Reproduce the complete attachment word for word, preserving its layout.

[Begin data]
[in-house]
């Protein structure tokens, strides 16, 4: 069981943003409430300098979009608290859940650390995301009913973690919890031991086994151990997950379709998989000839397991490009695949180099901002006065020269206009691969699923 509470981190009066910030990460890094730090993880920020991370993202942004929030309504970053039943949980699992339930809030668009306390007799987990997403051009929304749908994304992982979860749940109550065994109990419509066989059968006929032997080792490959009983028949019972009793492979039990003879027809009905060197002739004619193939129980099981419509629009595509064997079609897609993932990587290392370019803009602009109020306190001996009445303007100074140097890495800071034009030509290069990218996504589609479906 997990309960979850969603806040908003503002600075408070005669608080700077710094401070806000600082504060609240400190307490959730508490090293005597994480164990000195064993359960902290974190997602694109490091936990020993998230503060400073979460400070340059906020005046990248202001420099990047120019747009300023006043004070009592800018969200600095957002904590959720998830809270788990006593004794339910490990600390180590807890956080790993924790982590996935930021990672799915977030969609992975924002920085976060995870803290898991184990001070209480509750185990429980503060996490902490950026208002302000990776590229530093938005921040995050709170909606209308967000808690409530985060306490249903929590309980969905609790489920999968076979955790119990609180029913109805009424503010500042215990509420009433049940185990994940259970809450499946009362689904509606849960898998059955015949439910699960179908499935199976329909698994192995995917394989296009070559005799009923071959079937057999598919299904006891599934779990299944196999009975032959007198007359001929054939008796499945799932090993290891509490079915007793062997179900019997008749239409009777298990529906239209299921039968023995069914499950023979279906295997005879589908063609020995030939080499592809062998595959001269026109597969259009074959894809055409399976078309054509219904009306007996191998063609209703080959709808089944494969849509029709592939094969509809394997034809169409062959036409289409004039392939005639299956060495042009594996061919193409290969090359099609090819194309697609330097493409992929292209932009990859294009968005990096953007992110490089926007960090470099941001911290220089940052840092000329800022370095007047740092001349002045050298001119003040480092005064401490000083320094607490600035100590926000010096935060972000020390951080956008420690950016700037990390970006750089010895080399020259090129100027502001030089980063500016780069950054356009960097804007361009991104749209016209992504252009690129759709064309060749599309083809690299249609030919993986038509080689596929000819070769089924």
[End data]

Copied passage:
[in-house]
């Protein structure tokens, strides 16, 4: 069981943003409430300098979009608290859940650390995301009913973690919890031991086994151990997950379709998989000839397991490009695949180099901002006065020269206009691969699923 509470981190009066910030990460890094730090993880920020991370993202942004929030309504970053039943949980699992339930809030668009306390007799987990997403051009929304749908994304992982979860749940109550065994109990419509066989059968006929032997080792490959009983028949019972009793492979039990003879027809009905060197002739004619193939129980099981419509629009595509064997079609897609993932990587290392370019803009602009109020306190001996009445303007100074140097890495800071034009030509290069990218996504589609479906 997990309960979850969603806040908003503002600075408070005669608080700077710094401070806000600082504060609240400190307490959730508490090293005597994480164990000195064993359960902290974190997602694109490091936990020993998230503060400073979460400070340059906020005046990248202001420099990047120019747009300023006043004070009592800018969200600095957002904590959720998830809270788990006593004794339910490990600390180590807890956080790993924790982590996935930021990672799915977030969609992975924002920085976060995870803290898991184990001070209480509750185990429980503060996490902490950026208002302000990776590229530093938005921040995050709170909606209308967000808690409530985060306490249903929590309980969905609790489920999968076979955790119990609180029913109805009424503010500042215990509420009433049940185990994940259970809450499946009362689904509606849960898998059955015949439910699960179908499935199976329909698994192995995917394989296009070559005799009923071959079937057999598919299904006891599934779990299944196999009975032959007198007359001929054939008796499945799932090993290891509490079915007793062997179900019997008749239409009777298990529906239209299921039968023995069914499950023979279906295997005879589908063609020995030939080499592809062998595959001269026109597969259009074959894809055409399976078309054509219904009306007996191998063609209703080959709808089944494969849509029709592939094969509809394997034809169409062959036409289409004039392939005639299956060495042009594996061919193409290969090359099609090819194309697609330097493409992929292209932009990859294009968005990096953007992110490089926007960090470099941001911290220089940052840092000329800022370095007047740092001349002045050298001119003040480092005064401490000083320094607490600035100590926000010096935060972000020390951080956008420690950016700037990390970006750089010895080399020259090129100027502001030089980063500016780069950054356009960097804007361009991104749209016209992504252009690129759709064309060749599309083809690299249609030919993986038509080689596929000819070769089924």